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The Misconception About Happiness

Happiness Misconception

The constant desire to be happy in today’s society is everywhere. There is so much proof out there. Every second guru publishes a book teaching us how to be happy. There are thousands of articles on that topic too. Go figure. Go to Amazon and see how many books have got the word “happy” in the title; or Google “find your happiness”, “happiness courses”

There is nothing wrong if you want to be happy. But I think most people get it the wrong way. They seem kind of obsessed with it such as the alchemists are so obsessed with finding the Philosopher’s Stone. And in regards to that, I will try to shed some light for those in need by sparking the light bulb moment of “Well, I have never thought about it that way.” And even for my own reminder. Yeah, because we are all in the same boat. 

Happiness? What is This?

I will start with what happiness is not.

Happiness is not:

  •  Unrealistically pretending to be happy all the time 
  •  Being rich or affording everything you want;
  •  A goal that you accomplish;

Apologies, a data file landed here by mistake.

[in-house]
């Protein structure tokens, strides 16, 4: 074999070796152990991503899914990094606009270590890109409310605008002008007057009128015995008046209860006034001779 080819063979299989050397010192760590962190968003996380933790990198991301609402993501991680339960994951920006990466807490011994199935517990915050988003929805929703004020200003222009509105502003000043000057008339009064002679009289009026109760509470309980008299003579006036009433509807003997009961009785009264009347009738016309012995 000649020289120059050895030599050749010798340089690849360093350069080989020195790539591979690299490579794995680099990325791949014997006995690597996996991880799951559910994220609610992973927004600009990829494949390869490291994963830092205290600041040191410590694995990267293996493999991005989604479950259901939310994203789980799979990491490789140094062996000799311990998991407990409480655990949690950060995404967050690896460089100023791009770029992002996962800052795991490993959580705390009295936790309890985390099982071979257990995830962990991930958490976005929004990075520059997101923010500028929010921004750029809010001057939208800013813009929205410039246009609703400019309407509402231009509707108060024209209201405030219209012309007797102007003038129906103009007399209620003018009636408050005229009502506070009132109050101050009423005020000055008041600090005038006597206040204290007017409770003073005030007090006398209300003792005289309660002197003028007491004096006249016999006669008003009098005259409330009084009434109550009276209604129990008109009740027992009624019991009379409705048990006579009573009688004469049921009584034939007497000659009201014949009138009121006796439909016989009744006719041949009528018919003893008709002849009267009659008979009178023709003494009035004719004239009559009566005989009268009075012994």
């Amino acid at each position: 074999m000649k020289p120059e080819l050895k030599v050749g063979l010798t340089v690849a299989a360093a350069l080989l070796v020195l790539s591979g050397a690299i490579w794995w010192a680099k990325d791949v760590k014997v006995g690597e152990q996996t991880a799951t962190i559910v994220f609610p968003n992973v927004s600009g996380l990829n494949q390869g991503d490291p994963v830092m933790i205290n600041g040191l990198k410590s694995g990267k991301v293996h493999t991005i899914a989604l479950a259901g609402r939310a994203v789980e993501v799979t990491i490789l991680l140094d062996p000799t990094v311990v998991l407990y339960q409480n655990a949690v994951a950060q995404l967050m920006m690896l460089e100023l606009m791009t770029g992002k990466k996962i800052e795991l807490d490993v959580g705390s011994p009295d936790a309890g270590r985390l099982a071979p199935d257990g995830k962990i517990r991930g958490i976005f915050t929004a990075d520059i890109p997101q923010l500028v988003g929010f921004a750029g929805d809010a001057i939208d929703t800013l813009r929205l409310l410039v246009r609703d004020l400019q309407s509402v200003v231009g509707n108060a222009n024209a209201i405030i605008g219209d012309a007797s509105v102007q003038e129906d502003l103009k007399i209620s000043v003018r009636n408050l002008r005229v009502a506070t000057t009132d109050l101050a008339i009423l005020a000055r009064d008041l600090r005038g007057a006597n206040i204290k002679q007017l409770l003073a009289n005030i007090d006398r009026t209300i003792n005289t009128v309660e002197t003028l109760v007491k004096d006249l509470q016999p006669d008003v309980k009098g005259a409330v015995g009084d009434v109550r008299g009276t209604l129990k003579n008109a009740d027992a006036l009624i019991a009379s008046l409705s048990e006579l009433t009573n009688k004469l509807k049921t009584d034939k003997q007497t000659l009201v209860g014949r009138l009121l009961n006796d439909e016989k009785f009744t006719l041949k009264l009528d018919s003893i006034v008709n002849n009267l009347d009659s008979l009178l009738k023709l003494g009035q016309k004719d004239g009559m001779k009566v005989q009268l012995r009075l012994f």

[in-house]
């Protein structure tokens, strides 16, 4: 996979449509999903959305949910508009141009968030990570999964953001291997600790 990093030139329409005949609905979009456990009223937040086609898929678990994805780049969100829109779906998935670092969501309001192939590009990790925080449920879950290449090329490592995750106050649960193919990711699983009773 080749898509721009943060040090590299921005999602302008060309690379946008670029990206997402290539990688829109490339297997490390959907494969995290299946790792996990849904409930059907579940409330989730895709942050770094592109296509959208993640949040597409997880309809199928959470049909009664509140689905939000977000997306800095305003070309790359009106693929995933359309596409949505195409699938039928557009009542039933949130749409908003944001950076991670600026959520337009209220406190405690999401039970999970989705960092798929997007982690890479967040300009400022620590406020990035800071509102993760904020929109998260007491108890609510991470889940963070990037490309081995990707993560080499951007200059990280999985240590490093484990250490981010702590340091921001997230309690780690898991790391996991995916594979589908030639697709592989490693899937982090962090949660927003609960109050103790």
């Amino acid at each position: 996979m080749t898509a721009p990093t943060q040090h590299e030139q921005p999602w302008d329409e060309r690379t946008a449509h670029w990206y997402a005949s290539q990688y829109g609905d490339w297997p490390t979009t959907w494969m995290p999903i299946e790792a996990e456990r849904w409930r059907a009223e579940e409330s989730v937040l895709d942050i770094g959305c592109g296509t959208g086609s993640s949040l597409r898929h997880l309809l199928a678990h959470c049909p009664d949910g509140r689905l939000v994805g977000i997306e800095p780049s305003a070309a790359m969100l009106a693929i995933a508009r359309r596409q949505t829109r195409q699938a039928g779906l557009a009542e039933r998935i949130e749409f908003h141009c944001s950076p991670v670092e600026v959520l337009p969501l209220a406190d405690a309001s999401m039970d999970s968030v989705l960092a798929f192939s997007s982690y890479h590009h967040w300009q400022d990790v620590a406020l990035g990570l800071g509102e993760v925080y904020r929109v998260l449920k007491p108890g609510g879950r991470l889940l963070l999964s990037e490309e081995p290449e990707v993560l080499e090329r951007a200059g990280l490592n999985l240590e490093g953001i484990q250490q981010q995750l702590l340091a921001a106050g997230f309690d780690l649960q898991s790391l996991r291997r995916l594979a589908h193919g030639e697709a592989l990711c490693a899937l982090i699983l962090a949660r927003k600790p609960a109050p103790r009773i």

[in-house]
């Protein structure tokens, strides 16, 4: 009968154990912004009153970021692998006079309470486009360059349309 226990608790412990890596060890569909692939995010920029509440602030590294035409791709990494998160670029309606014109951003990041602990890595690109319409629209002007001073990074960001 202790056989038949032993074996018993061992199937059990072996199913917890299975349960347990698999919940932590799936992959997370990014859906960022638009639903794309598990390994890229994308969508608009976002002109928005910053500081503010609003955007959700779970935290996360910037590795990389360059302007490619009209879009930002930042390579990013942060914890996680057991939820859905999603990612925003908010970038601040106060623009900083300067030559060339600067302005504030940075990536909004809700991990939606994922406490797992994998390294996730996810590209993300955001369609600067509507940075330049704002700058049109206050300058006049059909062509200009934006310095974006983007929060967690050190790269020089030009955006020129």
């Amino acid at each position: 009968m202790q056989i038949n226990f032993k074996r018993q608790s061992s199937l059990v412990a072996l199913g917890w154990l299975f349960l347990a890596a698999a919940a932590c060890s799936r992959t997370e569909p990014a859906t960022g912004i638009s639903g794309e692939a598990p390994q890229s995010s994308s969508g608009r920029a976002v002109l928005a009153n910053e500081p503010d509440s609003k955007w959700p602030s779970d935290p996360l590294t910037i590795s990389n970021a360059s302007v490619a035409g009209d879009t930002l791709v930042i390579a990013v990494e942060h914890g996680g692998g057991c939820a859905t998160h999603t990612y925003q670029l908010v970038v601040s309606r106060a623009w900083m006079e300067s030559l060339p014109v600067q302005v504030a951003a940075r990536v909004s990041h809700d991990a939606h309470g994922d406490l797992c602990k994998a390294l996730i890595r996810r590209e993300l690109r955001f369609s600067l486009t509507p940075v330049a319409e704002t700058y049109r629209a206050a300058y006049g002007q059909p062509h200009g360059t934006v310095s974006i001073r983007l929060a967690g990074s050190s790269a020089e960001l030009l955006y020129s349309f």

•  Going extreme in life;

Let this resonate for a second. Now, think about it. There are people on the street who beg for money and live their lives out of scarcity. There are those, who live with less than a cat needs to sustain her life, always take the last seat in the public transport to avoid paying the ticket, and spend their last money on alcohol.

And indeed, so many of them are miserable, poor, unhappy and are looking for ways to ease the pain life causes hoping for a little happy time. That’s understandable, it’s too extreme.

Now, let’s take someone who is financially secure. Someone who’s got enough to cover for his basic needs, and even afford a nice car, maybe a nice house, too. He must be happy, right?

Not necessarily. 

So, what does being happy really mean? Or more precisely, what are the benefits of being happy when so many people are deliberately seeking it? There must be something good about it, right?

Of course.

  •  Happy people feel more optimistic about their lives;
  •  Happy people have a support network of people who support their goals, both personally and professionally;
  •  Happy people tend to give back to society and help others;
  •  Happy people choose healthy behaviors like eating healthy, exercising; they avoid potentially risky behaviors such as drinking an excessive amount of alcohol, overeating or playing with the orifices of others without precautions (I wasn’t good at that one.);
  •  Happy people sleep better and are more creative;
  •  Happy people have a better sense of enthusiasm, hopefulness, and engagement;
  •  Happy people are more likely to experience pleasure and meaning from their work;
  •  Happy people don’t become dependent – dependent! – on drugs to help them make unreal things seem beautiful while escaping the reality of life because it seems unnecessary;
  •  Happy people, actually, do understand the benefits of perceived negative emotions such as anger, guilt, anxiety and mindlessness.